As valuable properties, headrights could be bought and sold. The person who obtained a patent to a tract of land under a headright might not have been the person who immigrated or who paid for the immigration of another person. Headrights were not always claimed immediately after immigration, either; there are instances in which several years elapsed between a person's entry into Virginia and the acquisition of a headright and sometimes even longer between then and the patenting of a tract of land. The headright system was subject to a wide variety of abuses from outright fraud to multiple claims by a merchant and a ship's captain to a headright for the same immigrant passenger. Some prominent merchants and colonial officials received headrights for themselves each time they returned to Virginia from abroad. As a result of the abuses and of the transferable nature of the headrights, the system, which may have been intended initially to promote settlement and ownership of small plots of land by numerous immigrants, resulted in the accumulation of large tracts of land by a small number of merchants, shippers, and early land speculators.
The presence of a name as a headright in a land patent, then, establishes that a person of a certain name had entered Virginia prior to the date of the patent; but it does not prove when the person immigrated or who was initially entitled to the headright. For extended analyses of Virginia land policies, see Fairfax Harrison Virginia Land Grants (New York, 1925, Richmond, 1979); Robert A. Stewart's introduction in volume one of Nell M. Nugent's Cavaliers and Pioneers (Richmond, 1934); Daphne Gentry's introduction in volume four of Dennis Hudgins' Cavaliers and Pioneers (Richmond, 1995); and the introduction to the Virginia Land Office Inventory, first published by the Library of Virginia in 1973. Headrights (VA-NOTES) Page 2 of an online series on Research in Virginia Documents.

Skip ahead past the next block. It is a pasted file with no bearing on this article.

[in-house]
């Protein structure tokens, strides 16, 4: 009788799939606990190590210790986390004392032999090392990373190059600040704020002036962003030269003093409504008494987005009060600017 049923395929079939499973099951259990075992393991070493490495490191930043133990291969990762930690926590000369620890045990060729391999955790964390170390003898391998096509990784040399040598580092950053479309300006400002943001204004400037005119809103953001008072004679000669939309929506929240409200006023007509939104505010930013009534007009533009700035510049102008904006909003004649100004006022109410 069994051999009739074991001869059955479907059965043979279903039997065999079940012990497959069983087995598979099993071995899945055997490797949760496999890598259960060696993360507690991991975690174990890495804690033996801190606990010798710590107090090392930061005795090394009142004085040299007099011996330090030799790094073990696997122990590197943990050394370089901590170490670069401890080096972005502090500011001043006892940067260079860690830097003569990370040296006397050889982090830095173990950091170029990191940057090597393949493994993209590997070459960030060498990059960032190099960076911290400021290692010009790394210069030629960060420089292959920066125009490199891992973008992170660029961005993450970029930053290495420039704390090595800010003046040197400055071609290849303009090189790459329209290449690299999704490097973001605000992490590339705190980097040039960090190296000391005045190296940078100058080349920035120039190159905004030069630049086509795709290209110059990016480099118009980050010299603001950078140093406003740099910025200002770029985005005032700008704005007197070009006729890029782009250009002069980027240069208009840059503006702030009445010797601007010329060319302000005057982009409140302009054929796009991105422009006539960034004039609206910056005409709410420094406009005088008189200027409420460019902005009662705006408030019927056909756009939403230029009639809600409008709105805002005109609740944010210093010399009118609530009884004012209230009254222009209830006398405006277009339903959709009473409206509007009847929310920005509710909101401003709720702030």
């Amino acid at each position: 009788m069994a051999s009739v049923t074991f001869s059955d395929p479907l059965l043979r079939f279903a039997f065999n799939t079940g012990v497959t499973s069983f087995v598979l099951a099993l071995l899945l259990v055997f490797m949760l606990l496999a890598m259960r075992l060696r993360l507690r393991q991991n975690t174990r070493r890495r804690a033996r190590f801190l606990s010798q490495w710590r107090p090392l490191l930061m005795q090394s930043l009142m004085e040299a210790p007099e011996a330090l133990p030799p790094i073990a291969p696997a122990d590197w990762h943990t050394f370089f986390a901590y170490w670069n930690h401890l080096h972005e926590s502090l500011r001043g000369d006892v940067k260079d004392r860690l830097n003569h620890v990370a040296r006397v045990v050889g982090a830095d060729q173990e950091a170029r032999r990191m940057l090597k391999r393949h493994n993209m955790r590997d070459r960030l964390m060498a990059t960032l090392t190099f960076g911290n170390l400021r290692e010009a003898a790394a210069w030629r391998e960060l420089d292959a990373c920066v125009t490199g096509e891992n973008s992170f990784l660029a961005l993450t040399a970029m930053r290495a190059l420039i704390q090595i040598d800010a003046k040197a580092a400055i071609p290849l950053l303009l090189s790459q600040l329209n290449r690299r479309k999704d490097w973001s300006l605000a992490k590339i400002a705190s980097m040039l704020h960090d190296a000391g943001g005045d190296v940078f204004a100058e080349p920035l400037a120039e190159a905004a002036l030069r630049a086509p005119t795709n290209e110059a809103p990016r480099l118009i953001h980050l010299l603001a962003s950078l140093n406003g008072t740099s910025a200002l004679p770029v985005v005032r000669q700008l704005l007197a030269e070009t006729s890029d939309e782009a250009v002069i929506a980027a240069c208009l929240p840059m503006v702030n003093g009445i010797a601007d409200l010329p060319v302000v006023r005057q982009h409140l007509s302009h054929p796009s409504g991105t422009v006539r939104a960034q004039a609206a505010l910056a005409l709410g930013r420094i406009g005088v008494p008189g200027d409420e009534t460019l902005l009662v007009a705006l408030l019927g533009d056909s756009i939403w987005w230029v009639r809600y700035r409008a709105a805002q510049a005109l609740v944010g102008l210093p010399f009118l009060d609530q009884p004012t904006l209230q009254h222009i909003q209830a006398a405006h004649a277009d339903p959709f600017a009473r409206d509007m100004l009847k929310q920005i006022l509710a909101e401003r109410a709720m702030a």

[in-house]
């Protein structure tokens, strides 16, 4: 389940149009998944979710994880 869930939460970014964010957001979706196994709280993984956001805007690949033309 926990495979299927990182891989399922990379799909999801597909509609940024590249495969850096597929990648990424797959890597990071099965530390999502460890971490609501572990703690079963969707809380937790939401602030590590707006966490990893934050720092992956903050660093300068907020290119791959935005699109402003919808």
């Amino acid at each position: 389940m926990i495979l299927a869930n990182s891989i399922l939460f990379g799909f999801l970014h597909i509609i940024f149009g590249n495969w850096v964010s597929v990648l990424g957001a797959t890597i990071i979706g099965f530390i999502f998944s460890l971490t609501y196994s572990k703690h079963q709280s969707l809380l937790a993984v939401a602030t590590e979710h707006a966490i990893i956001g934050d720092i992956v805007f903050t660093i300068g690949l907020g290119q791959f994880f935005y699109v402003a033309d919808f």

Prepared by Daphne Gentry, Publications and Education Services Division, Library of Virginia.